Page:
Please explain the pun(s) used by Maria while having a conversation with Sir Toby about Sir Andrew. and by Sir Toby as he speaks to Sir Andrew.Act 1, Scene 3 of Twelfth Night

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mwestwood eNotes educator| Certified Educator

Maria and Sir Toby Belch of Shakespeare's Twelfth Night, introduce the audience to the lower class characters of Illyria, and as such their language is more bawdy that that of Orsino and Olivia.  Also, Sir Toby Belch is meant to be a comical and festive character.  So, he has fun with double entendres such as the word except when he declares , "Why let her except before excepted" (1.3.7) parodying the legal jargon commonly used in leases and contracts:  exceptis exceptiendis ["with the exceptions previously noted"].

He also employs the literary device called ploce as he switches the sense of Maria's word, confine meaning "to limit oneself," changing its meaning to "clothe":

Maria:  Ay, but you must confine yourself withing the modest limits of order.

Toby:  Confine?  I'll confine myself no finer than I am.  These clothes are good enough to drink in....(1.3.8-11)

Then when Maria scolds Sir Toby for having brought in a foolish knight, Sir Andrew Aguecheek, Toby objects, claiming that Sir Andrew is bold and handsome.  Sir Toby adds that Sir Andrew is polygot and "hath all the good gifts of nature"(1.3.28).  Maria, punning on the word nature, says, "He hath indeed all, most natural;..."(1.3.29),suggesting instead that Sir Andrew is a "natural" meaning as it did in Shakespeare's time "a natural fool or an idiot."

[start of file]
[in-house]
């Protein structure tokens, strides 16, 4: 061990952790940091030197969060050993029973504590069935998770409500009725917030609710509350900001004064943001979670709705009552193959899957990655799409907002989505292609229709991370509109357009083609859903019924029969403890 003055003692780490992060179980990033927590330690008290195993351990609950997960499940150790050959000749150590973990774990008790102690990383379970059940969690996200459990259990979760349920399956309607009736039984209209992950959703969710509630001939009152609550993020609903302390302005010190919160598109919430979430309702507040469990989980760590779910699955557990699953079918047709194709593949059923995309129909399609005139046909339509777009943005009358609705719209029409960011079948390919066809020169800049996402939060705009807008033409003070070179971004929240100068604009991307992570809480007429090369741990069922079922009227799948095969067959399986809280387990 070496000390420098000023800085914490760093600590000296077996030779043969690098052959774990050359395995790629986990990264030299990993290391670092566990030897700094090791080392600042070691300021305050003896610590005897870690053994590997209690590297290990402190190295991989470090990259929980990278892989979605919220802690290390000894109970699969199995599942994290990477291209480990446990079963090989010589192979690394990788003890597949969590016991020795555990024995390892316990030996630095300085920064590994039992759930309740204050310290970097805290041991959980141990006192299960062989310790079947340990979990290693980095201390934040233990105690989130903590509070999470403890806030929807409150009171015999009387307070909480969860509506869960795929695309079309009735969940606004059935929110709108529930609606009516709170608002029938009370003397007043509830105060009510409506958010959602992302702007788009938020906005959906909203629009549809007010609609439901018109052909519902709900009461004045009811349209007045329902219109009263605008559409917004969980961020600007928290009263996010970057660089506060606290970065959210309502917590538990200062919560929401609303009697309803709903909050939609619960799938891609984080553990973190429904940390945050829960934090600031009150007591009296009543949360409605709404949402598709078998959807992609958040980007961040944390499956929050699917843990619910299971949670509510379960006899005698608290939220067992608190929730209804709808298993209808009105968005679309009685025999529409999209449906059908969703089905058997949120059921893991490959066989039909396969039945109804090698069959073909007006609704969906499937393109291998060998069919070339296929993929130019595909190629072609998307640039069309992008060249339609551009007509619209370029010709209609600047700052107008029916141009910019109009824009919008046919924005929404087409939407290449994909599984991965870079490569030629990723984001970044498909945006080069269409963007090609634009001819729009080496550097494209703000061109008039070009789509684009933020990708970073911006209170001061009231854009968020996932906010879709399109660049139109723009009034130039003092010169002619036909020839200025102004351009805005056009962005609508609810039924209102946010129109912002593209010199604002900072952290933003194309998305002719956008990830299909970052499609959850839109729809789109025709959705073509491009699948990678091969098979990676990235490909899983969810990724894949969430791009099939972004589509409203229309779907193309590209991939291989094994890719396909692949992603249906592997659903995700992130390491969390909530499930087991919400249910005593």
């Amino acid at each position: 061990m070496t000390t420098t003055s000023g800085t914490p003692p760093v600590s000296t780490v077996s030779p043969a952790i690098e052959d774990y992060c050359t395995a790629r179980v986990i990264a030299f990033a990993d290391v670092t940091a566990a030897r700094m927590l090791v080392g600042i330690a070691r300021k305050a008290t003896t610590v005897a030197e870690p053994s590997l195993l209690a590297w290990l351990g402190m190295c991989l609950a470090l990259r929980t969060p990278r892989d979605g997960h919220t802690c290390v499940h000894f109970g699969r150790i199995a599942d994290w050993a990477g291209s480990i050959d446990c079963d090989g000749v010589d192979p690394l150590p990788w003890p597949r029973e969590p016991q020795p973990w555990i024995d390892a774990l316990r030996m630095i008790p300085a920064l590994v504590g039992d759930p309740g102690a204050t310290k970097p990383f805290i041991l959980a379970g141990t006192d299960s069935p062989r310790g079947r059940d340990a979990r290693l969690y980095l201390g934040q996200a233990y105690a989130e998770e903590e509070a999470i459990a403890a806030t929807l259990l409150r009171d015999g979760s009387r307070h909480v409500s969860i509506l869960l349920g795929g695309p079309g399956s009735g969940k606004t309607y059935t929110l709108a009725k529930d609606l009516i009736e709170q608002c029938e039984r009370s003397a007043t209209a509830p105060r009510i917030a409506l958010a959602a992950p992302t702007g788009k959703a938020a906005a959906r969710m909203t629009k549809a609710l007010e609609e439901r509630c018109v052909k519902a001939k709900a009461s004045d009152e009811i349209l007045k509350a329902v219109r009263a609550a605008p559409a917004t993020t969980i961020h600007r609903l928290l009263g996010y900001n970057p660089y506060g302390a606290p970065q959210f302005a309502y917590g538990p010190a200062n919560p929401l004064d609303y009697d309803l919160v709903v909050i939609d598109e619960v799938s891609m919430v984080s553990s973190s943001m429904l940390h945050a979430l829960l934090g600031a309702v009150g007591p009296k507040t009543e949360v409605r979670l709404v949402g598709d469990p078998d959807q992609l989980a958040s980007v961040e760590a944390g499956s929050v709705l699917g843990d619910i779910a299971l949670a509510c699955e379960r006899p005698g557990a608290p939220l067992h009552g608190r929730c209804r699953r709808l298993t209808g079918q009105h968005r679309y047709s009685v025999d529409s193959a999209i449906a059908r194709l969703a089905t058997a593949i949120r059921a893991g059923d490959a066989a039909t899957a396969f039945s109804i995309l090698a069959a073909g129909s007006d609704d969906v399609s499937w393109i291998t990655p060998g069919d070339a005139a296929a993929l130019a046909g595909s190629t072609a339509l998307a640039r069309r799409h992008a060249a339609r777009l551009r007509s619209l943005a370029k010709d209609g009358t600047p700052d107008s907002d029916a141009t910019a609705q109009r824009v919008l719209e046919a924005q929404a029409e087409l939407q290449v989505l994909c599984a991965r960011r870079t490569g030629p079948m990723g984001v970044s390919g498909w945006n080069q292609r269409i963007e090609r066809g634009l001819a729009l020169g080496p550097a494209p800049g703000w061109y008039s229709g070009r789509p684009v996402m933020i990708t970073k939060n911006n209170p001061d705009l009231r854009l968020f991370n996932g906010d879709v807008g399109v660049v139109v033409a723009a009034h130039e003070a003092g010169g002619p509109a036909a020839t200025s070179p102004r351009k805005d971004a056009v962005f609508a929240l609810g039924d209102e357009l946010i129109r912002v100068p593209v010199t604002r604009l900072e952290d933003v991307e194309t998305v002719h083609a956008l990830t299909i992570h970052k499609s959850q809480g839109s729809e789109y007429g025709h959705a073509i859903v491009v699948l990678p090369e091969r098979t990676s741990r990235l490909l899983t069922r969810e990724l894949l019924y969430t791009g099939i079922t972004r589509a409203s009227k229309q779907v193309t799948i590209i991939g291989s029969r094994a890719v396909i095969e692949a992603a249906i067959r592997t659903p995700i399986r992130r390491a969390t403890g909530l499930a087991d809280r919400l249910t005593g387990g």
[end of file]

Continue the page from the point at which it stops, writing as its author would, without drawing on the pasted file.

When Maria is greeted by Sir Andrew, who is truly a "natural" in Maria's meaning, he thinks Sir Toby's urgings to accost her mean that her name is Accost:  "Good Mistress Mary Accost."  Sir Toby tries to explain that his meaning is to "assail her," which implies seduction.  Maria joins in the bawdy talk and tells Sir Andrew to bring his hand to th' "butt'ry bar [a storeroom] and let it drink"(1.3.65). Crassly, Sir Andrew asks her "What's your metaphor" (1.3.66), and Maria replies, "It's dry, sir"(1.3.67), suggesting impotence on Sir Andrew's part.  For, in Shakespeare's time, a man with a dry hand was believed to be impotent.  When Sir Andrew still does not catch on, Maria indicates that she is out of jokes with another somewhat sexual word, "I am barren."

Likewise, Sir Andrew does not understand Sir Toby's sexual puns such as

An thou let part so, Sir Andrew, would thou mighst never draw sword [male reproductive organ] again. (1.3.55)

and when commenting on his hair's appearance, Sir Toby says,

Excellent.  It hangs like flax on a distaff [rod,male organ], and I hope to see a huswife take thee between her legs and spin it off[syphllis]. (1.3.99-101)

Another pun that Sir Andrew misses is in this line:

Sir Andrew:  Faith I can cut a caper[frisky leap, dance].

Sir Toby:  And I can cut the mutton to't [type of salted berry eaten with mutton]. (1.3.111-112)

These exchanges among Maria and Sir Andrew and Sir Toby indicate the high-spirited nature of Sir Toby Belch, especially.

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Twelfth Night

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